Review: Masai Mara Satin Autoloader by Retay, Part One

A lot has happened since I reviewed the first Masai Mara shotgun that was ever imported into the United States last summer. Masai Mara shotguns have a five year warranty and Briley handles any warranty work that might be required. Five chokes are supplied with every Masai Mara shotgun. However, George Trulock is working on adding Masai Mara chokes to his extensive line-up, something that will please Masai Mara owners. Retay USA has been established, the website is . Chris Handy is the owner and proprietor of Retay USA and, as the importer of Retay Arms shotguns, has already set up dealers with more to come.

There are two basic models of the Masai Mara 3 inch chambered inertia shotgun: walnut and synthetic, with dozens of variations. The Masai Mara is presented as a luxury grade shotgun, not just another Bruno Civolani action clone. By now, I've tested and reviewed over fifty different inertia shotguns, and many of them offer little or no features of practical value. The Masai Mara is quite a bit different in that regard, as it does several things better than a regular inertia or “kinetic action” shotgun.

Over the last few years, Retay Arms has been working at eliminating the “Benelli Click” that has frustrated some inertia shotgun owners since the 1960s. It is the RetaY “Inertia Plus” action that eliminates the out-of-battery problem associated with inertia guns. For 2018, all Masai Mara models entering the United States will have the “Inertia Plus Action” with no up-charge in price. The best looking Masai Mara shotguns, in my opinion, are the oiled walnut and polished blue barrel models. My favorites are the Cerakote receivered GreyCon, the Bronze Pure, and this Satin ST model.

Some of the catalog images of the Satin model didn't look that good to me, showing the receiver as having a greenish yellow color. I'm glad to say that in person, that isn't the case at all . . . the Satin is one eye-catching shotgun. You'll like the price on these models as well. They might look like $2000 shotguns, but the MSRP is $1095 with street prices well under a thousand dollars. The synthetic Masai Mara models are less, starting at $799 MSRP. The oiled walnut, polished blue, Cerakote receiver models are the best-looking autoloading shotguns I've seen at under a thousand dollars, and that's saying something. If you want a great looking shotgun with high grade walnut, but don't care to invest any more than a thousand dollars, the Masai Mara is going to quickly make your short list.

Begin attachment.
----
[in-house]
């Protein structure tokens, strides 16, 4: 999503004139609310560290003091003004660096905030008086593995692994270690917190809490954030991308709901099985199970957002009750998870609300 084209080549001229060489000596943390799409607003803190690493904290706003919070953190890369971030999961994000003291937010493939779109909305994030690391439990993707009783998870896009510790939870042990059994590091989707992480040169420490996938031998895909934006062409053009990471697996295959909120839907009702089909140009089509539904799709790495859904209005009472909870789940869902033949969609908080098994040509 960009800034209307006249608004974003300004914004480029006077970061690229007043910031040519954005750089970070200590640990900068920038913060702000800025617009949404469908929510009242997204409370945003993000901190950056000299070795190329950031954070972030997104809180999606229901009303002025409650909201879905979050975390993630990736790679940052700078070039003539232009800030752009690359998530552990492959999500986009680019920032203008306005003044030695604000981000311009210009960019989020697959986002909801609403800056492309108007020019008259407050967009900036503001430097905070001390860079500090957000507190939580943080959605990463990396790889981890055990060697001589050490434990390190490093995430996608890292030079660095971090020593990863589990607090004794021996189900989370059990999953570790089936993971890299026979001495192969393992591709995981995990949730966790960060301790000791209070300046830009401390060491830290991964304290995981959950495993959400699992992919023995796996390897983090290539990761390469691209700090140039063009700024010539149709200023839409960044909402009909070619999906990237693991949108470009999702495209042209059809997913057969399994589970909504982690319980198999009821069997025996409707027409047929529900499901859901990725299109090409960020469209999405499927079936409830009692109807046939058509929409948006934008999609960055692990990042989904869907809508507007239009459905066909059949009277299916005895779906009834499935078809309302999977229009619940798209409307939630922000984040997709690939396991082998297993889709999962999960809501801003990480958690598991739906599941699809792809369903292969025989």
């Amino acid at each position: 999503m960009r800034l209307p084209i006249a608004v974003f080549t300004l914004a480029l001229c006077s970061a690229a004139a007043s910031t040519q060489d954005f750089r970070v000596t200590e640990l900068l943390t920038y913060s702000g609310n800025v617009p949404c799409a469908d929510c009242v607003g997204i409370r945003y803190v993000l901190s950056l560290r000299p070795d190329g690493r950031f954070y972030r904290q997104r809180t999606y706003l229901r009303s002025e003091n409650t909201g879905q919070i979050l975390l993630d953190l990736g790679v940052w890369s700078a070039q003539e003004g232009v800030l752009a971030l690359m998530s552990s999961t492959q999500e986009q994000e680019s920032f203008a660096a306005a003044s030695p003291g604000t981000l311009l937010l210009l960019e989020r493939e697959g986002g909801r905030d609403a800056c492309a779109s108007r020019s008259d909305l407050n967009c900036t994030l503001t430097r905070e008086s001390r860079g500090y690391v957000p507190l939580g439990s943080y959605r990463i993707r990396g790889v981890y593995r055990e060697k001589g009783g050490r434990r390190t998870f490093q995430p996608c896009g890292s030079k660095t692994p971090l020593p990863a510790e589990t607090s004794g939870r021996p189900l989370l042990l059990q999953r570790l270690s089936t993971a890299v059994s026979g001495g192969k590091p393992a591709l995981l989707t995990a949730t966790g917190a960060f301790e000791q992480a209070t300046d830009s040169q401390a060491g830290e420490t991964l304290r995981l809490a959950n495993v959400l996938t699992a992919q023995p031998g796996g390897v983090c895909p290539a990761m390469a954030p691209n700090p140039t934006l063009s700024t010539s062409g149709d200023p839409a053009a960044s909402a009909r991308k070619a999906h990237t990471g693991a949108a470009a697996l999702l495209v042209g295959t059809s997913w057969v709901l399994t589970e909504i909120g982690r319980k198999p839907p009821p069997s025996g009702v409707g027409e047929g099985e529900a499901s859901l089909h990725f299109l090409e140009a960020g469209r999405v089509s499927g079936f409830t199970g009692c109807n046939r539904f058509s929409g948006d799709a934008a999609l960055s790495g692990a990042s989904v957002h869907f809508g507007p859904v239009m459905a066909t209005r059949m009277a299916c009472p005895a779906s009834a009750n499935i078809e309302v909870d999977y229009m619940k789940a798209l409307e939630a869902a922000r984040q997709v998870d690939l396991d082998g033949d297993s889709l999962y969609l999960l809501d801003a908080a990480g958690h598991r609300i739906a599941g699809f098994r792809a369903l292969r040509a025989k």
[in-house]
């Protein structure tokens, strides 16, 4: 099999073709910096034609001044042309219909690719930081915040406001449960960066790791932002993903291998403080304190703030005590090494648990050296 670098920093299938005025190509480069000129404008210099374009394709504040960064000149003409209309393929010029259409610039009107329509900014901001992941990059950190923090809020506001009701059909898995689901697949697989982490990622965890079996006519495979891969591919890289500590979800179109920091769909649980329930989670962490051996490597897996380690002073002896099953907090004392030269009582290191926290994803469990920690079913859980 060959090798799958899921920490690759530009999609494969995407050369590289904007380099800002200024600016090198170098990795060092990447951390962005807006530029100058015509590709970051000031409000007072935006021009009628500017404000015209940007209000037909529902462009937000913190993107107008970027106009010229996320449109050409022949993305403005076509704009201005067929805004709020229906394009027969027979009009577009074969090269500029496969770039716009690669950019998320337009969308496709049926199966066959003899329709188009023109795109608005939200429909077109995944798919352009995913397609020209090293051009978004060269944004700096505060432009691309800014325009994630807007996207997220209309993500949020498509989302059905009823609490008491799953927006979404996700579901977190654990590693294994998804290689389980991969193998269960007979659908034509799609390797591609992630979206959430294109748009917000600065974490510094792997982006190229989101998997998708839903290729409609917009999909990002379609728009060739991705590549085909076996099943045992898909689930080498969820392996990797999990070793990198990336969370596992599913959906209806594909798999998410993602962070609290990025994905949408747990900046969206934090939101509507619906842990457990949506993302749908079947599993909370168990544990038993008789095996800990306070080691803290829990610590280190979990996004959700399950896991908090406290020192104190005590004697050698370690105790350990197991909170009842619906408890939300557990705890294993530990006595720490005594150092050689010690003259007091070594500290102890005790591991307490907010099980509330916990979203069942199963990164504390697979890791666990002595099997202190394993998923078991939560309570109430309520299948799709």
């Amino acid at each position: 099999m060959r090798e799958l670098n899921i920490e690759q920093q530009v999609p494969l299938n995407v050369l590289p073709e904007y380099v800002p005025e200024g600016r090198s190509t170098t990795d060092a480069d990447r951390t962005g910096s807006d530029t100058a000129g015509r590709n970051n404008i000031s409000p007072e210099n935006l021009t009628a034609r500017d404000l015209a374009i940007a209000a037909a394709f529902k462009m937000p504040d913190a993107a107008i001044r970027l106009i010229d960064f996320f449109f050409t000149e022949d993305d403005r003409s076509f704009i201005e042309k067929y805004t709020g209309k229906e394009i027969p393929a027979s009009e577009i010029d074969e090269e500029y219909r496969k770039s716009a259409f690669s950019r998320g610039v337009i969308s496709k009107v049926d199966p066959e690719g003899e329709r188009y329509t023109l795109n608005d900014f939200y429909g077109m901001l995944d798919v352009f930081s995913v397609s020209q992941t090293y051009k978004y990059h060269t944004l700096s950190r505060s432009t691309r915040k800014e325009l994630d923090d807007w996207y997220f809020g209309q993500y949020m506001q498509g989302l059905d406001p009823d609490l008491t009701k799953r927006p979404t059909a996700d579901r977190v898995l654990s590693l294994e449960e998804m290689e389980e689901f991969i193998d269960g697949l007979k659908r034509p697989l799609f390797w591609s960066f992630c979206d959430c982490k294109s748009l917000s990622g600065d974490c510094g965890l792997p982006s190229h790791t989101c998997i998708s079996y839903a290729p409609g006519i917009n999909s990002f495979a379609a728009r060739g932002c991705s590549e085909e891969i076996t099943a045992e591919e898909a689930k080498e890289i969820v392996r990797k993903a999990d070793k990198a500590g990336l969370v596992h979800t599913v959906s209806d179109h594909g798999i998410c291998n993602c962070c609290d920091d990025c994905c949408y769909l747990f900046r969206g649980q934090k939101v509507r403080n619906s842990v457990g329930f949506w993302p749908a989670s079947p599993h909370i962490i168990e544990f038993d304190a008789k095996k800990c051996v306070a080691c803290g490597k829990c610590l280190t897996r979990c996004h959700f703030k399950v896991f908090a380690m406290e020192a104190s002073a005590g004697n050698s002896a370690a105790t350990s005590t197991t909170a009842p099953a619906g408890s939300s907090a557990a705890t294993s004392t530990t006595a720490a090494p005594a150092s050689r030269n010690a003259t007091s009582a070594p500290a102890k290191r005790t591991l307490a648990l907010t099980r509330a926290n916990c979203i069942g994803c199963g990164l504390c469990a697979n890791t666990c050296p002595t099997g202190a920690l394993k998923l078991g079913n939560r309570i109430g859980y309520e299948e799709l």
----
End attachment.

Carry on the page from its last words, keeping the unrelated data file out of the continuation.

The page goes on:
I carped a bit about the excessively large front bead on the first Masai Mara I had the chance to shoot: that has been fixed, with a smaller, more appropriate front bead. This Satin model has a 28 inch barrel, and weighs 6 lbs., 14 ounces: about two ounces more than the 26 inch walnut previously tested.

The walnut stock is quite well done, with distinct mineral streaks and not only is it oil finished, but there is enough oil in the stock so the pores in the wood are well sealed, as opposed to some walnut stocks out there that are quite dry out of the box and really need extra coats of oil before use.

The trigger is heavier than I'd like, breaking at about 6 lbs. or so. The push-bottom quick release alloy trigger guard is nicely done and a nice upgrade from the pervasive fantastic plastic with visible mold lines that is all too common. I do wish that the cross-bolt safety was a bit larger for use with gloved hands. The charging handle is already nicely over-sized as is the bolt release.

Although I've seen the new Retay “Inertia Plus” bolt, I won't have one here for a week or two. As soon as I receive it (it is a drop-in) I'll continue with part two of this review, comparing both bolt types.

There isn't much out there that compares with this Masai Mara. The closest thing in a 3 inch inertia gun would likely be the Benelli Ethos, that retails for almost twice the price, usually has a lesser grade of wood (mine did), and also has a plastic trigger guard, a plastic “carbon fiber” rib, and lacks the tougher Cerakote finish of the Masai Mara receiver. My Ethos had a trigger that was even heavier than this Masai Mara example, breaking at 6-1/4 lbs. or so. Maybe that's why Benelli engineers were at the Retay booth at the SHOT Show, to try to figure out how they got outsmarted?

For the price, under a thousand dollars as set by the individual dealer, the Masai Mara is in the category of “affordable luxury” that most American upland hunters will readily appreciate. Feel free to e-mail Chris Handy at for more information, or to get yours today.

Copyright 2018 by Randy Wakeman. All Rights Reserved.



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